Touring Treasure – 1947 Alfa Romeo 6C 2500 Berlinetta

1947 Alfa Romeo 6C 2500Like so many of the great names in the automotive business of Continental Europe, Alfa Romeo could not  and did not avoid the grim political and economic realities surrounding the Second World War. The company was technically controlled by the Mussolini government from 1932, and the factory fell victim to Allied bombing during the war. Afterwards, during the immediate postwar years, Alfa struggled to find a proper niche for itself in terms of road car production. It was clear that the bigger, grander, more elegant sports cars that they had built before the war would not see to the company’s long-term success, so the construction of smaller and cheaper but still high-quality sporting cars was pursued.

This shift in Alfa Romeo’s focus certainly worked for them, and as we now know they built some of the most memorable cars of the 1960s and 1970s. For a few short years in the late 1940s and 1950s, however, there was still a bit of the old Alfa Romeo about. In 1950 and 1951, Giuseppe Farina and Juan Manuel Fangio used the wild Alfa Romeo 158 and 159 to dominate the first two years of the Formula One World Championship, and larger coach built sports cars were still rolling out of Alfa’s updated factory.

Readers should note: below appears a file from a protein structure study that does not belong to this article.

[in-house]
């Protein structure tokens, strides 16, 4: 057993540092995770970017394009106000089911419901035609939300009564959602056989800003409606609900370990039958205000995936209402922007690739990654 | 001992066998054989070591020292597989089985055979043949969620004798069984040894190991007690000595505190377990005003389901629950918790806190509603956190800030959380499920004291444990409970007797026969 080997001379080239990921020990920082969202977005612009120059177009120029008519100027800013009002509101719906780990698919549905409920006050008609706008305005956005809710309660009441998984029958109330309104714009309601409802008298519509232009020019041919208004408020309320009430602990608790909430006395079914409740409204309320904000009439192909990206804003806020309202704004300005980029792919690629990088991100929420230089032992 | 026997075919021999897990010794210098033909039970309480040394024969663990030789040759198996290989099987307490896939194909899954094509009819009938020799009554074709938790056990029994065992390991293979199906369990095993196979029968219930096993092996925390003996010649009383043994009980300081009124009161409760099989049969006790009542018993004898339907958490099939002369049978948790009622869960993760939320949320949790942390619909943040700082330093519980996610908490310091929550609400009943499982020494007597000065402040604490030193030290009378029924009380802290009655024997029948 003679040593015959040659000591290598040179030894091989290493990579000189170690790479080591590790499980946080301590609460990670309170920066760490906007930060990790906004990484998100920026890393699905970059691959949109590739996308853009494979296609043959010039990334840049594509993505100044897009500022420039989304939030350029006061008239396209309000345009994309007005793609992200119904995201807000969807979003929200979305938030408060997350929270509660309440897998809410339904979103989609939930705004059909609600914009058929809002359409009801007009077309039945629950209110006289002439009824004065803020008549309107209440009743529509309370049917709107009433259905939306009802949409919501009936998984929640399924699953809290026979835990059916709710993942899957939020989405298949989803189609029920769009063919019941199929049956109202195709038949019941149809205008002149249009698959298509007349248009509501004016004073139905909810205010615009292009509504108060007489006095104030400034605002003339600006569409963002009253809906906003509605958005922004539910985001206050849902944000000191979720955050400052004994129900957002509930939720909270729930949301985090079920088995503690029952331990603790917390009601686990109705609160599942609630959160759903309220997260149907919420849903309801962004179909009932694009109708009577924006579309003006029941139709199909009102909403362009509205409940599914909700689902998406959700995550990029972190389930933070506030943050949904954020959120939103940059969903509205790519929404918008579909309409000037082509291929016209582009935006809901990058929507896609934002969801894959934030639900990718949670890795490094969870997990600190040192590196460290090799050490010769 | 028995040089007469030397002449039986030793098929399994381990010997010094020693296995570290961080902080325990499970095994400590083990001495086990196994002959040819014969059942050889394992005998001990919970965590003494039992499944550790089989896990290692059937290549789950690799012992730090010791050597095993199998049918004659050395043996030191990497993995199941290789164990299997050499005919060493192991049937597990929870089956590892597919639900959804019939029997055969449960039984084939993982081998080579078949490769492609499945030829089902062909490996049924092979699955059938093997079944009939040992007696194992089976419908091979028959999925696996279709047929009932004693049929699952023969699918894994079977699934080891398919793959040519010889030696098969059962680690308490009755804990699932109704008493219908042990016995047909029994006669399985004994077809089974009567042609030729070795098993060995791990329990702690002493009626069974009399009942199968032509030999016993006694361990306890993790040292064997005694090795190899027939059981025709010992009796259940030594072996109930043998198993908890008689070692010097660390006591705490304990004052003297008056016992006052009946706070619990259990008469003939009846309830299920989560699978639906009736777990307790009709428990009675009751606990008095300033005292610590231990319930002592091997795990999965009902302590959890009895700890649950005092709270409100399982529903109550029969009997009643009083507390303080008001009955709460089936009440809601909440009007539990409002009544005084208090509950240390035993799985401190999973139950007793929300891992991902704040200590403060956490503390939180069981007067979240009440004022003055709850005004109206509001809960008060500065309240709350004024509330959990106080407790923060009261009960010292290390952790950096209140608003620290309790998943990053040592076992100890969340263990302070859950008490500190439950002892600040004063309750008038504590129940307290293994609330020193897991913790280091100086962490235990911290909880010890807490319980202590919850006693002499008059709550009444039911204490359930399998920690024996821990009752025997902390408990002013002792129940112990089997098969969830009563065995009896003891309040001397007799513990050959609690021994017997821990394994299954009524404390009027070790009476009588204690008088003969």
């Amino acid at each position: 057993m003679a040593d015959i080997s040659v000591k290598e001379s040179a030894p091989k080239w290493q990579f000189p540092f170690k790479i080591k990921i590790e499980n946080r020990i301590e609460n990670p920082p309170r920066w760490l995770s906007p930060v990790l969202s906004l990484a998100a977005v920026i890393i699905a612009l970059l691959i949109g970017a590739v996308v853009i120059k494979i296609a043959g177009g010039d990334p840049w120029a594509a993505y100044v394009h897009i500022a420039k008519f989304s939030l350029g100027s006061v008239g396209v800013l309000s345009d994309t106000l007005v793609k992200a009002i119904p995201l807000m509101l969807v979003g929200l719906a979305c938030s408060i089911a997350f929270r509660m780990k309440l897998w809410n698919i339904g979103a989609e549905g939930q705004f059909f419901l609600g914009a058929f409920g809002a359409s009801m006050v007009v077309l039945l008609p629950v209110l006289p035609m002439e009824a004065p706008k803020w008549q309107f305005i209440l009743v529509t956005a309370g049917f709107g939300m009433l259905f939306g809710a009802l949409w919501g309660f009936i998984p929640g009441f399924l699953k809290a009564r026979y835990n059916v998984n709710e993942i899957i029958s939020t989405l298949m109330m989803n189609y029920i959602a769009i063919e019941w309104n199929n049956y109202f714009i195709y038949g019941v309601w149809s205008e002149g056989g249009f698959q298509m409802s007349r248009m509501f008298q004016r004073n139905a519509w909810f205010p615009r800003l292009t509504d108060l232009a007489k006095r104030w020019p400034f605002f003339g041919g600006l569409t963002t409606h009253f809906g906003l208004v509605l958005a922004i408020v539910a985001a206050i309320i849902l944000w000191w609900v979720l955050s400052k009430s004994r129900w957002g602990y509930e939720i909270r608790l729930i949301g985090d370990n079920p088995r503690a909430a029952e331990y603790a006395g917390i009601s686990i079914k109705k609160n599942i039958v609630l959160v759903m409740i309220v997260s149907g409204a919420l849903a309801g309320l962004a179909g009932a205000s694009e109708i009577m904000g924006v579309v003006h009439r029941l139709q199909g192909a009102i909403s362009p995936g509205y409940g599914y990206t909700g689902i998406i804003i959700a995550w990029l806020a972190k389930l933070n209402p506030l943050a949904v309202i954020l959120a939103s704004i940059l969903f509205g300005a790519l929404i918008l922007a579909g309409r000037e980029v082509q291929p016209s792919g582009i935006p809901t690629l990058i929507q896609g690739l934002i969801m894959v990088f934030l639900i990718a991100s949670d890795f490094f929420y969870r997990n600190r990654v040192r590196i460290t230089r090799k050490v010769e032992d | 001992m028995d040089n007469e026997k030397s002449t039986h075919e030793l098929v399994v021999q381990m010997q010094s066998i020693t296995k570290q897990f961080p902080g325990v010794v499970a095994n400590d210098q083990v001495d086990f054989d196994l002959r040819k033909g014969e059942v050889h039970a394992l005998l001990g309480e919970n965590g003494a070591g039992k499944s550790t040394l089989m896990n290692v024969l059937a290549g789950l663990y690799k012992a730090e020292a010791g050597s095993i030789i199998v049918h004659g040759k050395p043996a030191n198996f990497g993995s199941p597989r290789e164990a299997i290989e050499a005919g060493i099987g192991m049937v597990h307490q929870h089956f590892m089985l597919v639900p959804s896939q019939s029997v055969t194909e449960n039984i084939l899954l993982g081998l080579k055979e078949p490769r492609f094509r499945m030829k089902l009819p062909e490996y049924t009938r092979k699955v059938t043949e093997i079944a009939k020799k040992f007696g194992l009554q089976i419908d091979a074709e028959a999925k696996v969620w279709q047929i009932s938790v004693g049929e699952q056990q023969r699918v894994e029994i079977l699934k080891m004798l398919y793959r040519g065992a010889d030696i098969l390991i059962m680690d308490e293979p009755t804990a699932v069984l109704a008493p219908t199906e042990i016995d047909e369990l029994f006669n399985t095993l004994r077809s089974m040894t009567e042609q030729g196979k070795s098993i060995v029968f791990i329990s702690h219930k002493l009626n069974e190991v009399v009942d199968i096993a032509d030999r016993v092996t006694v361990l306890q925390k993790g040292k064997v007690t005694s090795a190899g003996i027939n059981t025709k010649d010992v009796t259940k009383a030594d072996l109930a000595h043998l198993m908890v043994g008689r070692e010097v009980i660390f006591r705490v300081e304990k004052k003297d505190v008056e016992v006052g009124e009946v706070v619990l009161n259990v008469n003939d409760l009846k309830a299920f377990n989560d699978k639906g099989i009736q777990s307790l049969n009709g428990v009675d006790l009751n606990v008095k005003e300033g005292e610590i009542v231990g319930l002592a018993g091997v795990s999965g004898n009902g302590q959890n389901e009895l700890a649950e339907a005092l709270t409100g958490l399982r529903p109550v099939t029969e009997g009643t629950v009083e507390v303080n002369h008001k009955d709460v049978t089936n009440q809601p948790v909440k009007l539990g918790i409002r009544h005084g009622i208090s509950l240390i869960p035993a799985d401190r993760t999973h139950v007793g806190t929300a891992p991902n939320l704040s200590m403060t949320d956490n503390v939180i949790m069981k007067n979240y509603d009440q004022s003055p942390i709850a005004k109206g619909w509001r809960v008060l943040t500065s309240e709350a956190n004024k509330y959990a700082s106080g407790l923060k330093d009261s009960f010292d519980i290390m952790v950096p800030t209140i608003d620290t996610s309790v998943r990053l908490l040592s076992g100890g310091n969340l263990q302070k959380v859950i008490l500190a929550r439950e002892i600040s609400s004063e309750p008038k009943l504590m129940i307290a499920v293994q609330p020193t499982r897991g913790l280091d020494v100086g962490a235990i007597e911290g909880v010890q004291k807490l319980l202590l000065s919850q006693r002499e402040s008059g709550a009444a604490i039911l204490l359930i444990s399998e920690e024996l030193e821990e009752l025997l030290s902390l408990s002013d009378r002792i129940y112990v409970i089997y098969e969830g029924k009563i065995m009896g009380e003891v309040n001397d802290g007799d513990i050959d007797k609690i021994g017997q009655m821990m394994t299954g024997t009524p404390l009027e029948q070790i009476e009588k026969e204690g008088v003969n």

The “6C” moniker on Alfas goes all the way back to the 1920s, but this particular car is one of those later postwar Alfas, among the last of the big classics, a 6C 2500. These were actually developed from the 6C 2300 and 2500 of the prewar years. Equipped with the Vittorio Jano-designed twin-cam, 2443 cc straight-six topped with Weber carburetors, the 6C was available in various states of trim, including the “Sport”, Super Sport”, and “Super Sport Corsa”. Bodywork was provided by Pininfarina, Touring, Ghia, and Bertone, among others. After 1951, though, the 6C was replaced by the 1900, the smaller and more appropriate Alfa for the company’s postwar role in the sports car world.

This car, located in Bedford, UK, is one of the more attractive Touring-bodied examples. It is also reportedly a 95-horsepower “Sport” version, and its earliest known history is back during 1952 in Malta. Since then, it’s gone to Australia and then to the UK. Though this right-hand-drive Alfa runs, it has not been on the road since the late 1980s and will therefore need a thorough straightening out before it can truly be enjoyed. It appears to be all complete and generally in driver quality shape, so hopefully getting it back on the road really will just be a quick job because this thing has been collecting dust long enough. As such an important and pretty piece of Alfa’s history, it’s time for it to see some pavement.

Check out the 1947 Alfa Romeo 6C 2500 here on eBay, where the reserve is not yet met at $72,100.


  1. Thanks for your great information, the contents are quiet interesting.I will be waiting for your next post Japan used trucks .

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